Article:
I find it distracting and rude for someone to take notes in most meeting situations on laptops with clicking keys (even if they are soft clicks). The ipad is a lot less offensive in this regard. But what do I know, I also find it distracting and rude for people to eat food during a non-lunch meeting as well, but a lot of folks don't seem to care about that either.

Haha, both of those are pretty much SOP at Microsoft smile  I try to avoid eating in meetings but I take my laptop everywhere, and there's wireless in every building, too.  A few people here have Macbooks (running Win7 of course), but I think I'd probably avoid bringing an ipad into a meeting smile
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Wargus
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« Reply #12 on: October 22, 2010, 04:01:46 AM »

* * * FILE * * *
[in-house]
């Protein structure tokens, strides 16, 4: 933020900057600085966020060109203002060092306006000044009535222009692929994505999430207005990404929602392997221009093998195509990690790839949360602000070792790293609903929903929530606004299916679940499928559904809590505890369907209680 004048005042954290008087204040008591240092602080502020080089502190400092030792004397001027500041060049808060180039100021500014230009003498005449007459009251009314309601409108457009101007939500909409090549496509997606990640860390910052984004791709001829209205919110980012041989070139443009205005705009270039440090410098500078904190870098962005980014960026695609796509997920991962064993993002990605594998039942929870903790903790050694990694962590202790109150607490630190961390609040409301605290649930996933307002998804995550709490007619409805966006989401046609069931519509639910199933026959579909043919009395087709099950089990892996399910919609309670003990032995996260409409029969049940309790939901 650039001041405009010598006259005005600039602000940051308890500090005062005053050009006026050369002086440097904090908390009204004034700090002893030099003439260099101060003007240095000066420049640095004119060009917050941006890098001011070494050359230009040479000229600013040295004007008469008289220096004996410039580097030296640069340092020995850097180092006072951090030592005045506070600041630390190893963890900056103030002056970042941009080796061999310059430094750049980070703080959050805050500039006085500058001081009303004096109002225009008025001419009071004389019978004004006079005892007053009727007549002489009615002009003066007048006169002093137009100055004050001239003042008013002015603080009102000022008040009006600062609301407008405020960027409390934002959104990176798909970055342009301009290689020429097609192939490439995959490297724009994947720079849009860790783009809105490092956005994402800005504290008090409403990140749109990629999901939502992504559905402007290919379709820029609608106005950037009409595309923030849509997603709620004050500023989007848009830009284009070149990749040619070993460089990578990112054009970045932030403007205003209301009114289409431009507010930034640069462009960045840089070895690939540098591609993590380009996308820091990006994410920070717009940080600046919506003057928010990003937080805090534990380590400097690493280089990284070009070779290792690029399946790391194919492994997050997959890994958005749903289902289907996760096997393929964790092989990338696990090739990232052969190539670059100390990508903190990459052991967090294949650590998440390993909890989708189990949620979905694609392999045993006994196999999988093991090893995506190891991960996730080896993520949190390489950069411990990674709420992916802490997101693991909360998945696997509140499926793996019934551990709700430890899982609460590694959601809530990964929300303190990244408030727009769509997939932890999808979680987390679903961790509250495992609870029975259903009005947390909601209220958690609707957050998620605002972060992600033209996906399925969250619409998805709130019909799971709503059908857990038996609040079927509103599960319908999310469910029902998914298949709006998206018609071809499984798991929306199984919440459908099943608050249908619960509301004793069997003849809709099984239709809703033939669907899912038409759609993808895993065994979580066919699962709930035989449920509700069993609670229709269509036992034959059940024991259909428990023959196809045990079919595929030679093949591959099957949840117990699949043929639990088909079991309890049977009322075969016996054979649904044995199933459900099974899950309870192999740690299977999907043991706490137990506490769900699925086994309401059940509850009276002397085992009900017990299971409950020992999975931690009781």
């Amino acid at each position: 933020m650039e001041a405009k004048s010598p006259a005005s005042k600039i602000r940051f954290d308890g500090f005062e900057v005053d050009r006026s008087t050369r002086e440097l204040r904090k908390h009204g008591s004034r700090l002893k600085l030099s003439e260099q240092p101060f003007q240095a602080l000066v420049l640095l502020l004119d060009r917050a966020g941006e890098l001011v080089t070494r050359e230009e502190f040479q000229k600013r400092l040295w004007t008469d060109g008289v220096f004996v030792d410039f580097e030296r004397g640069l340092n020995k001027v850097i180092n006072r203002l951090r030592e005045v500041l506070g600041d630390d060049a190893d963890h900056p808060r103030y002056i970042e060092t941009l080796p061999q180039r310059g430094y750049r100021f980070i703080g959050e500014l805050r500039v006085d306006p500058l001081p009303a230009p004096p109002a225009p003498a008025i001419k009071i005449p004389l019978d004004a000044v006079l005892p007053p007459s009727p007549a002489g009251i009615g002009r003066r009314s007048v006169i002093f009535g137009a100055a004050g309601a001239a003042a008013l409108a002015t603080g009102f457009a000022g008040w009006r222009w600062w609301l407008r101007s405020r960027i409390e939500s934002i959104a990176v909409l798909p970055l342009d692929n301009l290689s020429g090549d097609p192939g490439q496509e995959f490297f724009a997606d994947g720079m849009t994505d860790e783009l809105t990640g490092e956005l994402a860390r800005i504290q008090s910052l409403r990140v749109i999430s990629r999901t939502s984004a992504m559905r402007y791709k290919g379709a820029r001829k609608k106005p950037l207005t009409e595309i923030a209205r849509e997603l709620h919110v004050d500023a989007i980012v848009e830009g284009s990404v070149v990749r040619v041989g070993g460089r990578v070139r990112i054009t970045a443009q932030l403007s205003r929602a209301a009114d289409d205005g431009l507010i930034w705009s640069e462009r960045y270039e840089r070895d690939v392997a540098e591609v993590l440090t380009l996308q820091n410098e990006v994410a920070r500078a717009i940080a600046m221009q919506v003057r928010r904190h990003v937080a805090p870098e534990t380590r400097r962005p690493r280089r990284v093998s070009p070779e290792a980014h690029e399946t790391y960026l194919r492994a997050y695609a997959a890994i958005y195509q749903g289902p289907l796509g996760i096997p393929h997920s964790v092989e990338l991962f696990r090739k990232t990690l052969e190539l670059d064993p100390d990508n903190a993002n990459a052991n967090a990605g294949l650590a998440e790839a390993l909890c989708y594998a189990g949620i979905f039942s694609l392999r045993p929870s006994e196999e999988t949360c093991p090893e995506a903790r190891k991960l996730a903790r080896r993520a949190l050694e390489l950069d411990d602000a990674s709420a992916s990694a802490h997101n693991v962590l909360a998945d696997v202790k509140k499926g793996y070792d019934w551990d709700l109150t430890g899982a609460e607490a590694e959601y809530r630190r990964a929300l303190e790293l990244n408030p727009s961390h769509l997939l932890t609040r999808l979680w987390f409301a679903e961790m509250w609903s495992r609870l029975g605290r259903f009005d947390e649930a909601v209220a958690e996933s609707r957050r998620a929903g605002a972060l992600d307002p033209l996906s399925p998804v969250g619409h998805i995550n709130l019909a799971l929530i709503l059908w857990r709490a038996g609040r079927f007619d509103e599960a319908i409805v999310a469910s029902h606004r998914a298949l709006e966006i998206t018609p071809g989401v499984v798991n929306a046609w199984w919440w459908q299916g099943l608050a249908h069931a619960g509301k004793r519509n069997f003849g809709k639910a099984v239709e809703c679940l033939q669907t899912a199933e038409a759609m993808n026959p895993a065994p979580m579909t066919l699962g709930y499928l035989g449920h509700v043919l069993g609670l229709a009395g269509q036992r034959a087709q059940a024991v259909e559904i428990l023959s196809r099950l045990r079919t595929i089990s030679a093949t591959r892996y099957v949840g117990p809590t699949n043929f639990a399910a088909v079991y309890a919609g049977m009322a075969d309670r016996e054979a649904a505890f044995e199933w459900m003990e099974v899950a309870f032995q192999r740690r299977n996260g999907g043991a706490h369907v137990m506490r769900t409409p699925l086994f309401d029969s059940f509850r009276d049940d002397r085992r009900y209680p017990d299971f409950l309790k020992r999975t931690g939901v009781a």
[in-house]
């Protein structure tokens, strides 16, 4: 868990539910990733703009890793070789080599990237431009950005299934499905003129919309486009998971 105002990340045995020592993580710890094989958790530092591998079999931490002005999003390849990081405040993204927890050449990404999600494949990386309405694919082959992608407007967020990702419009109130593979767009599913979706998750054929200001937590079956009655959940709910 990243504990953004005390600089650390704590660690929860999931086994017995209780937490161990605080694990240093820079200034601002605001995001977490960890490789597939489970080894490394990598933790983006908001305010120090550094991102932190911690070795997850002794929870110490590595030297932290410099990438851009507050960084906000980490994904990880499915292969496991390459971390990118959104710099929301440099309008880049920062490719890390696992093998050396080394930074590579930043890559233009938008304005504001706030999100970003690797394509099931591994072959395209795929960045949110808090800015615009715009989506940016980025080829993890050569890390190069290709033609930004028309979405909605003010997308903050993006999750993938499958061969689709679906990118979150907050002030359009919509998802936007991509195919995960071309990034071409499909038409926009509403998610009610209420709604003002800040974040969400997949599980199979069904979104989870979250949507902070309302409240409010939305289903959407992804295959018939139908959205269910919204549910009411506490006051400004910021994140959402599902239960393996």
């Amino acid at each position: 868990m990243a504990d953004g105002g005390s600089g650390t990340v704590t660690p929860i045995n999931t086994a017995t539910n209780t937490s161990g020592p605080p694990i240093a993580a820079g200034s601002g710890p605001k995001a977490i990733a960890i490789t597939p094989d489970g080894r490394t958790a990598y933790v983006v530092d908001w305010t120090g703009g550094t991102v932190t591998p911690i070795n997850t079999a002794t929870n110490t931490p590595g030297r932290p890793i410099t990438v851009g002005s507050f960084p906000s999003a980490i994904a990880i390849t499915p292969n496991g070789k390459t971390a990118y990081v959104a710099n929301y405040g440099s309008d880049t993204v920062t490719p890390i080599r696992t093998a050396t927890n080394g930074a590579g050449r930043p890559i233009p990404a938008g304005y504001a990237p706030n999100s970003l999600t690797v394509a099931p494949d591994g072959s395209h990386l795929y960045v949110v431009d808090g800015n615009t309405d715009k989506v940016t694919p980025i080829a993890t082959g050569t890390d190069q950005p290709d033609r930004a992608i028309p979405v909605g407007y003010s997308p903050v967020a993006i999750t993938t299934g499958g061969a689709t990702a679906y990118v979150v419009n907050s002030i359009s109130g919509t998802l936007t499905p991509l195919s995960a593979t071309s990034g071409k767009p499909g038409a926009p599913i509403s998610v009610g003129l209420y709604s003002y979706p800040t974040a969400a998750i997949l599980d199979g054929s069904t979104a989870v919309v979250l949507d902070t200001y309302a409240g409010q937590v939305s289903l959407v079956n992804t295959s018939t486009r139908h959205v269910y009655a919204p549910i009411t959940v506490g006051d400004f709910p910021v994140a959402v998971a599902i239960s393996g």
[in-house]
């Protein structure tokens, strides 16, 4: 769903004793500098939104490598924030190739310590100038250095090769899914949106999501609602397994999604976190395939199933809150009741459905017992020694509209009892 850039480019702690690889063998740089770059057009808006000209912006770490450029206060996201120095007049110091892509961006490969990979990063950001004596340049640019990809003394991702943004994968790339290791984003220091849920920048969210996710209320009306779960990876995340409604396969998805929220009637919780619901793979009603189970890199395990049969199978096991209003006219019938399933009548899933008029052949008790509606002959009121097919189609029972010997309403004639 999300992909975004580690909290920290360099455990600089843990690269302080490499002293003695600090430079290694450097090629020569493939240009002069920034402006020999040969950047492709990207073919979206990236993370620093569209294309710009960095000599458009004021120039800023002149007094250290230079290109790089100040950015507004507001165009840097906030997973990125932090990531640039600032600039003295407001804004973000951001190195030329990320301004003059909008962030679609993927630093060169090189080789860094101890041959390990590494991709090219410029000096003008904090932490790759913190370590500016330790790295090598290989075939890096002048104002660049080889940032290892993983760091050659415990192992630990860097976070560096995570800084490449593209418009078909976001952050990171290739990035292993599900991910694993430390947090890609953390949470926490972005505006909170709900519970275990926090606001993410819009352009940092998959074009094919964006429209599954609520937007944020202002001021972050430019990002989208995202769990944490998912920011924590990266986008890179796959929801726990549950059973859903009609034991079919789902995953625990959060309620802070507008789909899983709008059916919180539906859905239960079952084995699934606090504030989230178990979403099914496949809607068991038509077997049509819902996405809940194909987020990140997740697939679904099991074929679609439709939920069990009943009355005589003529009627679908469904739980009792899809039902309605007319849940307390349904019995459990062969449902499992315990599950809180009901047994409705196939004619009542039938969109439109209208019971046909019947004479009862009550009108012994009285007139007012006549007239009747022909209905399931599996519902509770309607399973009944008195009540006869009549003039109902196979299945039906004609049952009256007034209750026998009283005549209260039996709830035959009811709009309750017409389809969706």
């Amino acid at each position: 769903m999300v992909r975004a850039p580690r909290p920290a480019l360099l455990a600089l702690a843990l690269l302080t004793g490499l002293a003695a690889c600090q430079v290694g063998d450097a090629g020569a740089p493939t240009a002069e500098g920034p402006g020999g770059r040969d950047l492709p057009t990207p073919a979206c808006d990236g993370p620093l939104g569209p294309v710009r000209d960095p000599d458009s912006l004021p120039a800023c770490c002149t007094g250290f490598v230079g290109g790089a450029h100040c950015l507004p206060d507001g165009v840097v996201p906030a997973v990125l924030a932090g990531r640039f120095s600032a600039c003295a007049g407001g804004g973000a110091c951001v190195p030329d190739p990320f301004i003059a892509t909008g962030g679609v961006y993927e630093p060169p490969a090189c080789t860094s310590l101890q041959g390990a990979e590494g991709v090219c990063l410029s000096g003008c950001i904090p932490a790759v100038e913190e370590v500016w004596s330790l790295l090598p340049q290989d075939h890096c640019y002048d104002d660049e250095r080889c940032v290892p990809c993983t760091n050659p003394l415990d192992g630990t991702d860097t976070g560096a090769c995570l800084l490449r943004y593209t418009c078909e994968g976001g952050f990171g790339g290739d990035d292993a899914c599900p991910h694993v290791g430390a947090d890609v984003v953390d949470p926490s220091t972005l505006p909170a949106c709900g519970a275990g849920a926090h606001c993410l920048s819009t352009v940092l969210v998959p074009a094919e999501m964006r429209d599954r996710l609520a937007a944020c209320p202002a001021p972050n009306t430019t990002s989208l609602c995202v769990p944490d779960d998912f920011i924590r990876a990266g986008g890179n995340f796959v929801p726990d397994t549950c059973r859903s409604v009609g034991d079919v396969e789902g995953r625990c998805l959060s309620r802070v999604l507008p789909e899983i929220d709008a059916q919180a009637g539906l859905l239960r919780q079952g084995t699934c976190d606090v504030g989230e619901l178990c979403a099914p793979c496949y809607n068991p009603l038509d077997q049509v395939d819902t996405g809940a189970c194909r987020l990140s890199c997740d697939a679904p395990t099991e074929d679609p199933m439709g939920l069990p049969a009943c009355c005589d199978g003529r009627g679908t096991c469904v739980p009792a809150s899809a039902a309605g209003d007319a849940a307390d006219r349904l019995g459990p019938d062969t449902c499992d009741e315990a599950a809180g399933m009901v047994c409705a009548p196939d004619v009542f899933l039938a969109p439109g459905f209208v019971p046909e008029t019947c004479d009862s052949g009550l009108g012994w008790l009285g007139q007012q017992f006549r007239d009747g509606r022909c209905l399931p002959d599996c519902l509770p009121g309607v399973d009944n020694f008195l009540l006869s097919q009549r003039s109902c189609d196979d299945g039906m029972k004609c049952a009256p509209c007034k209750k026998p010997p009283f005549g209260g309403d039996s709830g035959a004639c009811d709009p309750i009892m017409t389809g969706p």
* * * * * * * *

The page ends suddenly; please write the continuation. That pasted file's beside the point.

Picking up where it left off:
Quote from: Toe on October 22, 2010, 01:11:34 AM

Quote from: GuidoTKP on October 20, 2010, 07:41:35 AM

Quote from: ravenvii on October 20, 2010, 12:45:37 AM

He said he will get a physical keyboard for the iPad, which kind of invalidates the above post.

Just saying.

I have an iPad and the physical keyboard and would never, and I mean EVER, choose to run around taking notes with my iPad instead of my Macbook or any other reasonably light laptop. I love my iPad, but if you told me I had to choose between having only it and a laptop, I would pick the laptop, and it wouldn't be a remotely difficult choice.

Just saying.